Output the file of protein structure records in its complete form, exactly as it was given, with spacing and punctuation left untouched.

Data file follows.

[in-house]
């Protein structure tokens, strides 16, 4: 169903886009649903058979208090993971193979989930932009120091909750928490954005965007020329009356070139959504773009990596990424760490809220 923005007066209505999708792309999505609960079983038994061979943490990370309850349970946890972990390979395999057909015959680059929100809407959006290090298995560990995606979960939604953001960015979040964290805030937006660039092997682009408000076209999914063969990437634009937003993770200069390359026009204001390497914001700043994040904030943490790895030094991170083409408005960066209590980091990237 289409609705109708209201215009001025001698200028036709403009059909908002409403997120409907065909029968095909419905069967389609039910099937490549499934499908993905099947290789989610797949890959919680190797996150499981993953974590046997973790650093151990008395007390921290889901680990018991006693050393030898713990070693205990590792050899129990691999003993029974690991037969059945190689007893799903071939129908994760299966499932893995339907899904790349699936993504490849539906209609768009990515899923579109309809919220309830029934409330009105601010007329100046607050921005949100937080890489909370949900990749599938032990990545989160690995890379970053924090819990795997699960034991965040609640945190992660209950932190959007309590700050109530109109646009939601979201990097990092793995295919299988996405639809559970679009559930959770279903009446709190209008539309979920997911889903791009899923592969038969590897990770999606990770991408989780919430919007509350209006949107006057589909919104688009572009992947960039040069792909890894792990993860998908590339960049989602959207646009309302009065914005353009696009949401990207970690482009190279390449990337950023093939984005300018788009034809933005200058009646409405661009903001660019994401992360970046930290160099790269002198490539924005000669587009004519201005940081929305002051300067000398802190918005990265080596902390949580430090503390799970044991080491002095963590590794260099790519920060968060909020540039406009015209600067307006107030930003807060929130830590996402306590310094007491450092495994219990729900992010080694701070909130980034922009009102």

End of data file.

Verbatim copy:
[in-house]
């Protein structure tokens, strides 16, 4: 169903886009649903058979208090993971193979989930932009120091909750928490954005965007020329009356070139959504773009990596990424760490809220 923005007066209505999708792309999505609960079983038994061979943490990370309850349970946890972990390979395999057909015959680059929100809407959006290090298995560990995606979960939604953001960015979040964290805030937006660039092997682009408000076209999914063969990437634009937003993770200069390359026009204001390497914001700043994040904030943490790895030094991170083409408005960066209590980091990237 289409609705109708209201215009001025001698200028036709403009059909908002409403997120409907065909029968095909419905069967389609039910099937490549499934499908993905099947290789989610797949890959919680190797996150499981993953974590046997973790650093151990008395007390921290889901680990018991006693050393030898713990070693205990590792050899129990691999003993029974690991037969059945190689007893799903071939129908994760299966499932893995339907899904790349699936993504490849539906209609768009990515899923579109309809919220309830029934409330009105601010007329100046607050921005949100937080890489909370949900990749599938032990990545989160690995890379970053924090819990795997699960034991965040609640945190992660209950932190959007309590700050109530109109646009939601979201990097990092793995295919299988996405639809559970679009559930959770279903009446709190209008539309979920997911889903791009899923592969038969590897990770999606990770991408989780919430919007509350209006949107006057589909919104688009572009992947960039040069792909890894792990993860998908590339960049989602959207646009309302009065914005353009696009949401990207970690482009190279390449990337950023093939984005300018788009034809933005200058009646409405661009903001660019994401992360970046930290160099790269002198490539924005000669587009004519201005940081929305002051300067000398802190918005990265080596902390949580430090503390799970044991080491002095963590590794260099790519920060968060909020540039406009015209600067307006107030930003807060929130830590996402306590310094007491450092495994219990729900992010080694701070909130980034922009009102």